Vocal culture is where information flows freely. People speak up when they see a need to. Information is not withheld, risks are communicated and concerns are talked about.
A lot of companies think they have a vocal culture when in reality they don’t. When a company has a vocal culture, there is no need for anonymous surveys or town-hall like meetings to gather feedback. Feedback comes in organically and continuously in casual settings. The leaders in such organizations are unpretentious and respond to feedback well.
For a vocal culture to work, the most important thing is to respond to feedback in a simple way. Too often, the problems are simple when they start, and the adjustment needs to be simple. When leaders don’t respond to feedback, two things happen — employees don’t care about giving feedback anymore, and the chasm between leadership’s perception of things versus reality widens. This makes for a cultural mess.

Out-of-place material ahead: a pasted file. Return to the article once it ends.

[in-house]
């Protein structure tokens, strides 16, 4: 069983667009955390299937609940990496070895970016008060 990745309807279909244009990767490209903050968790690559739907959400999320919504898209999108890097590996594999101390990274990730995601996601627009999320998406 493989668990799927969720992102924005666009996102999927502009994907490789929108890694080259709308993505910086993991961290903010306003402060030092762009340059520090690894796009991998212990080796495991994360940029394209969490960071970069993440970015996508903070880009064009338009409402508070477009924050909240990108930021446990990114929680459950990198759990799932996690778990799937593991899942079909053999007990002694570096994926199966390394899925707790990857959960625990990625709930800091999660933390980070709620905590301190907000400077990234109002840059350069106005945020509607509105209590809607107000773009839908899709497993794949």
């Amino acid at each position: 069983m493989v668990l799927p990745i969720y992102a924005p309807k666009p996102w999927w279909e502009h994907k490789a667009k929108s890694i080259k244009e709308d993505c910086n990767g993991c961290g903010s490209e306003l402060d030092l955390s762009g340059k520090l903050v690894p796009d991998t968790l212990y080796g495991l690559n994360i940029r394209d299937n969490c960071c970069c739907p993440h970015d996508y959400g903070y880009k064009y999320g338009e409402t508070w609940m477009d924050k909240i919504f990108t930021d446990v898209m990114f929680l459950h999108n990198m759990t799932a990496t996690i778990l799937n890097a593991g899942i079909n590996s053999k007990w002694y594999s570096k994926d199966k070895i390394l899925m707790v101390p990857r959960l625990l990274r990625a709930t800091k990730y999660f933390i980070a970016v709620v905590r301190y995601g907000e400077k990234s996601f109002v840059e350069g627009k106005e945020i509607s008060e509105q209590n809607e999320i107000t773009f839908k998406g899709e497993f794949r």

Too often leaders find themselves having to turn around an environment that has lost trust in its leadership. If you find yourself in such a spot, the best you can do is to go back to the basics and try to create a vocal culture. When employees start giving feedback and continue to do so, it indicates early signs that things are heading in the right directions.
Does your company has a vocal culture?